Eagle Ford oil transforming Corpus Christi port

November 17, 2013 • National News

This Oct. 28, 2013, photo shows a refinery near Port Corpus Christi, Texas. (AP Photo/The San Antonio Express-News, Bob Owen) RUMBO DE SAN ANTONIO OUT; NO SALES

CORPUS CHRISTI, Texas (AP) — It’s a Monday afternoon at the edge of Texas, but this might as well be the center of the oil field. Although the Port of Corpus Christi moves everything from enormous wind turbine blades to military equipment, the Eagle Ford to its north and the field’s various and sundry products — from steel pipe to sand — seem to touch everything here these days.

The drilling boom has launched billions of dollars in port construction projects, as well as a round-the-clock frenzy to move products in and out of the oil patch, and to coastal terminals and refineries.

There are warehouses filled with bulk bags of ceramic proppant, the perfectly spherical sand-size beads used in hydraulic fracturing. Tug boats push inland, and oceangoing barges carrying crude oil. Steel oil-field pipe from South Korea sits stacked near a cargo dock. Workers build new storage tanks. Construction cranes punctuate the sky.

The only vessels that seem to be bringing oil into this port are heading to the Citgo refinery, owned by the national oil company of Venezuela, a country with plenty of its own hydrocarbons.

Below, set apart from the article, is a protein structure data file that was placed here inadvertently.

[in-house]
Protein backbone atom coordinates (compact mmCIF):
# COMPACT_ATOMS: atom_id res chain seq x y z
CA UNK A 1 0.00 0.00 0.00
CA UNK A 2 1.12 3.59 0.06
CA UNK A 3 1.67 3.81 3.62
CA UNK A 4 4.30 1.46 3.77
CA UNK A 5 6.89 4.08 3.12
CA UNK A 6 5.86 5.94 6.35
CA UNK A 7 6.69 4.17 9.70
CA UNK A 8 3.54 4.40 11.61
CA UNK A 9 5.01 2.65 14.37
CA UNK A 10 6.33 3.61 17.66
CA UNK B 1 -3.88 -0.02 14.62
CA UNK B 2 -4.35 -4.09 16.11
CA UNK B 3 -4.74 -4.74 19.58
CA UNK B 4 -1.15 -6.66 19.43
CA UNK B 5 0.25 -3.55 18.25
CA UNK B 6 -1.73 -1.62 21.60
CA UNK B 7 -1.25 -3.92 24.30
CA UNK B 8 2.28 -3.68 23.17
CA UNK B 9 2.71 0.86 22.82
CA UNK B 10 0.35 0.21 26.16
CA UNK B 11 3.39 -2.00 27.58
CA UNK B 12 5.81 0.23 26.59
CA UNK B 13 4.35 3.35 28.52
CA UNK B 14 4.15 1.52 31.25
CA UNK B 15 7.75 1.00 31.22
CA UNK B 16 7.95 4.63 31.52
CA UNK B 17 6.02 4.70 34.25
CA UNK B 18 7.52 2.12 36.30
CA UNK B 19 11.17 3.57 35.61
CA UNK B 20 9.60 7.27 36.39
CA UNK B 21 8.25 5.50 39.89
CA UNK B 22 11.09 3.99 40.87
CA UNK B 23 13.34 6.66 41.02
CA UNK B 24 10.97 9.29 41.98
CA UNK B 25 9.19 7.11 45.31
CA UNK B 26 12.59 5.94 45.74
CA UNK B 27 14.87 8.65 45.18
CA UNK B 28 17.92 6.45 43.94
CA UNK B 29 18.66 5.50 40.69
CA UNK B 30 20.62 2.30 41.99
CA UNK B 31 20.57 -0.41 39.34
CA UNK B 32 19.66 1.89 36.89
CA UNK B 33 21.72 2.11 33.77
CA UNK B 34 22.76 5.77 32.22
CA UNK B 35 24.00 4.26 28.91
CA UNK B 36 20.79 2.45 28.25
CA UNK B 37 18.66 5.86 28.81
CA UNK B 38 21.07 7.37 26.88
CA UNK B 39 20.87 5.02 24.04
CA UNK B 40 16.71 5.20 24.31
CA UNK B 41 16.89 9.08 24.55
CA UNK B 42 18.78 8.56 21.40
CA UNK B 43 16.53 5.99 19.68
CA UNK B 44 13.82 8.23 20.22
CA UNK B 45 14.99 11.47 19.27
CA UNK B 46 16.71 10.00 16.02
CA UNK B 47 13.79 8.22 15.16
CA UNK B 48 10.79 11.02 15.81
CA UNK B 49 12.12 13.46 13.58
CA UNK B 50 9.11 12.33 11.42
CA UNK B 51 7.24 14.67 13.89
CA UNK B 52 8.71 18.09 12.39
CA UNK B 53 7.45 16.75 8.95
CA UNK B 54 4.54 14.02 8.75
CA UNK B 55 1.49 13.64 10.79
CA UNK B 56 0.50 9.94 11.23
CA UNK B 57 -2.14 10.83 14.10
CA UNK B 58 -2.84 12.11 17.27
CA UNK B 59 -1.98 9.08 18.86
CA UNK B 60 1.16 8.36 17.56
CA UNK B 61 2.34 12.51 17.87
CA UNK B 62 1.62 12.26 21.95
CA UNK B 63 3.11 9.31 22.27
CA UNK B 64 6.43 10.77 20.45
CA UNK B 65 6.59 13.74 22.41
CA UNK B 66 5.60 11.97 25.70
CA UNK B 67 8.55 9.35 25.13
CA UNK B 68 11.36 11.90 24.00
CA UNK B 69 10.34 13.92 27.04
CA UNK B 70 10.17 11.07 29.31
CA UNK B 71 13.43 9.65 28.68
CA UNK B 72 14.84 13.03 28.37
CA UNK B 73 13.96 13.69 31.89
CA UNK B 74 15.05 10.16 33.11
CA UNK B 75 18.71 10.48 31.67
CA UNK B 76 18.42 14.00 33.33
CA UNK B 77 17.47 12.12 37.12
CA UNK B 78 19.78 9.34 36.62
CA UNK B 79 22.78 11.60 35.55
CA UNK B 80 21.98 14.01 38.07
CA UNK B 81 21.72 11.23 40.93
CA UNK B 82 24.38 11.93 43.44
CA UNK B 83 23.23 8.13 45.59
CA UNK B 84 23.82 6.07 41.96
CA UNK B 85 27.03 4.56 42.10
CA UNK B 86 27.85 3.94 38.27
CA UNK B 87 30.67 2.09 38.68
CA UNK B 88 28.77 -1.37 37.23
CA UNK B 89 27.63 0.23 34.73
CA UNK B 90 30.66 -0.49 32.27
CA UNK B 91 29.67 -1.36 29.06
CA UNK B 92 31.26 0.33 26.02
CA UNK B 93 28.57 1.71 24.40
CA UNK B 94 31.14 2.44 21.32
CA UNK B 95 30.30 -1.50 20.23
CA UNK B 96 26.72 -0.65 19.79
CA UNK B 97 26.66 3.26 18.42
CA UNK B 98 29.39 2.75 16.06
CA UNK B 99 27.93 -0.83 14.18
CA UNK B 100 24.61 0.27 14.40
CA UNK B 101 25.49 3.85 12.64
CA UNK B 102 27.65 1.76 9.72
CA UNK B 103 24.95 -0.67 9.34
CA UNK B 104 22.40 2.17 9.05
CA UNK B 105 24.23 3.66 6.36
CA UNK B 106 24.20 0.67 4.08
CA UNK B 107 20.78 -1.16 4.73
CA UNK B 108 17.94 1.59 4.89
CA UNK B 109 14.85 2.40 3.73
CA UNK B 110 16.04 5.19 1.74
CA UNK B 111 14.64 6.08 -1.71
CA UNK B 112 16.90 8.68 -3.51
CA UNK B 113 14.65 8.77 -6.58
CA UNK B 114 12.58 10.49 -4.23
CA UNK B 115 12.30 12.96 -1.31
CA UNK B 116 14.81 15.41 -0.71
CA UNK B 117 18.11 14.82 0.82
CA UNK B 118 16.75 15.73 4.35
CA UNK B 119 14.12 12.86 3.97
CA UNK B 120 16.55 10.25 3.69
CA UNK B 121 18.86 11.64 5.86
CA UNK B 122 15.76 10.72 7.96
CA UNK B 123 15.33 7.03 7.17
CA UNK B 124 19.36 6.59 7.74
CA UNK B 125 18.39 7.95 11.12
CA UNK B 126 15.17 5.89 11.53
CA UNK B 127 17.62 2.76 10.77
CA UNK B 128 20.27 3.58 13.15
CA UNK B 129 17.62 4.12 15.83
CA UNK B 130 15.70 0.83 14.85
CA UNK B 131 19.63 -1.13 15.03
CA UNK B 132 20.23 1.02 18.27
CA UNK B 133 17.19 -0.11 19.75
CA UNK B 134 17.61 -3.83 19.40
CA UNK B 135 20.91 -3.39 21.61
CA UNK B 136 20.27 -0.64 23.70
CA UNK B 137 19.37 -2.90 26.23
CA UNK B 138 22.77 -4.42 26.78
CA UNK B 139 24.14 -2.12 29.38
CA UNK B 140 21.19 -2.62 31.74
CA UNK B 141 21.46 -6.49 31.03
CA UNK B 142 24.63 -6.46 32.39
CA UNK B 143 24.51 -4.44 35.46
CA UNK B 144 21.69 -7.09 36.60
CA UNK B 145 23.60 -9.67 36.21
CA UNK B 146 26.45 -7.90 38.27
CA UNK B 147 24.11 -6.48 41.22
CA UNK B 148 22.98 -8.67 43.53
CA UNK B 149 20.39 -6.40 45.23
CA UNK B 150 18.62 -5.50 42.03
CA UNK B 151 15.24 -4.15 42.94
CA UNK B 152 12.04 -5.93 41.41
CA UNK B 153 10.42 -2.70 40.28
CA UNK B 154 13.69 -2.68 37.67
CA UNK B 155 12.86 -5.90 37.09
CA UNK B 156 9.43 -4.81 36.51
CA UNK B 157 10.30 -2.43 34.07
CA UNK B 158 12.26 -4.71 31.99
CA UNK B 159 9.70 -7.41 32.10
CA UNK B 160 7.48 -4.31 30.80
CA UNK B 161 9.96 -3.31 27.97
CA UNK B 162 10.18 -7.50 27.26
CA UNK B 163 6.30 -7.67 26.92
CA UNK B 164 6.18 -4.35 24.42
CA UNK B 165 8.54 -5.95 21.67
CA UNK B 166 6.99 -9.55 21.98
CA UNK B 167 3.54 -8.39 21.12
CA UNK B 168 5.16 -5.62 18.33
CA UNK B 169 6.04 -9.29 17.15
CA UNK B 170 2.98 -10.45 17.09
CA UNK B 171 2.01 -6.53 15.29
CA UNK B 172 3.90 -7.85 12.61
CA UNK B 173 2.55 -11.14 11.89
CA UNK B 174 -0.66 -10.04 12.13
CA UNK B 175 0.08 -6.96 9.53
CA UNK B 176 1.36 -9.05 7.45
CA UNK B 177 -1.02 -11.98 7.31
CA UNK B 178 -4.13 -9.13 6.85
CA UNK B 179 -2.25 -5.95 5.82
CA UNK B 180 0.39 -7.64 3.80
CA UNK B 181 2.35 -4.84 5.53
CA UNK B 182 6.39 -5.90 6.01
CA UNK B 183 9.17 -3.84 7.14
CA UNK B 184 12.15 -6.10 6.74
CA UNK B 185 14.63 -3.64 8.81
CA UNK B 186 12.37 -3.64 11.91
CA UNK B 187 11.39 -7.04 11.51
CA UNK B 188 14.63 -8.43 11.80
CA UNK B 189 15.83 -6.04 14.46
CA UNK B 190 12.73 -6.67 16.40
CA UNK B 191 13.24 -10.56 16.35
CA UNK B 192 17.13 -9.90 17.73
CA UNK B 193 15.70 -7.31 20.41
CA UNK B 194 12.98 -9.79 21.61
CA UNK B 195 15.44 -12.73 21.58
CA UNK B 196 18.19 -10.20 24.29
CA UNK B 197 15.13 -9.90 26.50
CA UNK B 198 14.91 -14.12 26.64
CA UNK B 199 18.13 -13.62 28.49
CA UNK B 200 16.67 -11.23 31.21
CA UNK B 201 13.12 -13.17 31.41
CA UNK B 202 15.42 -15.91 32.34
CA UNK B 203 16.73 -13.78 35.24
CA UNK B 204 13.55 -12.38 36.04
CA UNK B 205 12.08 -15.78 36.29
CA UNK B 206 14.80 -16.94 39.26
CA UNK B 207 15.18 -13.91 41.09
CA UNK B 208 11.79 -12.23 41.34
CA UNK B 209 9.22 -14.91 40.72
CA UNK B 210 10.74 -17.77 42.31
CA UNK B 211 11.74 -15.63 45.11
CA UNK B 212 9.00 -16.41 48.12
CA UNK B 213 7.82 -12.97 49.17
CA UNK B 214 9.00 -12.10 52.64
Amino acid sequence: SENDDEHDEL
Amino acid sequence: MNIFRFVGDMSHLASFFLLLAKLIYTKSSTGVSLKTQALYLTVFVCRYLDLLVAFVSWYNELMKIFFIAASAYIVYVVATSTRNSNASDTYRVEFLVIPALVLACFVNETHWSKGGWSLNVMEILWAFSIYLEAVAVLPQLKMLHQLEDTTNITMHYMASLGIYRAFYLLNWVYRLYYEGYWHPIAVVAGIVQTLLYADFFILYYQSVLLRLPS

“Pretty much everything else is moving out,” port spokesman Jesse Samu told the San Antonio Express-News (

Starting this summer, more crude oil left Corpus Christi for other U.S. ports and Canada than foreign oil arrived — a reversal no one saw coming.

There are other turnarounds. After years of outmigration, Jim Lee, professor of economics at Texas A&M University-Corpus Christi, said the city — and especially its port and refineries — has found luck in geography, and an influx of jobs and activity.

About 70 miles to the north, the massive Eagle Ford arcs across South Texas like a crooked smile. It’s now one of the world’s most profitable oil fields.

“Corpus Christi was considered at a disadvantage. We’re at the dead end. You drive south from San Antonio and you hit the waterfront and it’s the end,” Lee said. “Now it’s totally the other way around.”

A map of the port, which includes land in Nueces and San Patricio counties, looks like an Login to read more

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